When a space ship lands in the middle of a playing field in Washington, the military respond with an immediate shut down of the area. The inhabitant of the space ship exits bearing a gift, but is shot by soldiers mistaking it for a weapon. Seconds after the shot a large robot exits and destroys all the weapons. The alien, Klaatu, is taken to a hospital and asks for an audience with all the world leaders. When he is refused, he escapes the hospital and takes a room in a small guest home incognito. The man hunt starts as Klaatu seeks to deliver his message to earth and avert disaster.In a sea of 1950’s sci-fi this film easily stands out as a classic that gave so much to popular culture – the score alone has been aped (or lifted in the Simpson’s case) in many other films. The plot is very different to the others of the period as it is a peaceful message it sends, rather than a `beware the red menace’ message of fear and hate. In fact one character even says she thinks the `alien’ is from earth (ie Russia) only to be hushed! The film lacks action but makes up for it with a solemn mood and genuine thoughtfulness as Klaatu learns more about humans and tries to reconcile what he sees with what he sees in the wider world as a whole.In recent hindsight it is impossible not to look at Klaatu’s warning of `disarm or we’ll remove your threat by destroying you’ in the same light. Isn’t this the same warning and actions that Bush and Blair made recently? I’ll leave you with that thought but I found it difficult to understand Klaatu’s pre-emptive strike, while holding a critical view of Bush’s.That aside the film’s production is very polished. The score is excellent and really gives the film an alien feel to it. The direction makes use of ordinary sets to good effect – the very idea of the space ship landing in Washington is obvious, but to have it land on a baseball field is a clever way to show it striking (sorry – accidental pun) at the heart of ordinary America. The cast do well and mostly rise above the clichés set by the genre. Rennie does good work as Klaatu and Neal is more than just a screamer as Helen. Of course we have to have a wide-eyed all American boy (Bobby, but it could easily be Johnny or Jimmy) to see the whole thing, but he does OK.Overall this is a classic of the genre that has passed on so much to modern audiences. The pacifist message is refreshing when viewed along side so many other of the period which used the aliens to warn against the spread of communism, but the ease with which you now accept Klaatu’s threat of a pre-emptive strike will depend on your political views over the past few months.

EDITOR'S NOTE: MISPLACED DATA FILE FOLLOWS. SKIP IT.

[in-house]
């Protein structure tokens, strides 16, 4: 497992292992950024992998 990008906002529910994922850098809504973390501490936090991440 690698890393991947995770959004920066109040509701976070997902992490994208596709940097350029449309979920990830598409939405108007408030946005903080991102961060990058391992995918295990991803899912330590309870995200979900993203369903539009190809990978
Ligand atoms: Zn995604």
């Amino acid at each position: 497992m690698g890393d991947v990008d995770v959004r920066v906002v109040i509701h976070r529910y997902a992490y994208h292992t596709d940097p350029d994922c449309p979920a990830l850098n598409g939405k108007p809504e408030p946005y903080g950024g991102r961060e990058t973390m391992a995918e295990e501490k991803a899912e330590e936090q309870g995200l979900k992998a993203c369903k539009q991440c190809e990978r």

• melita-erzen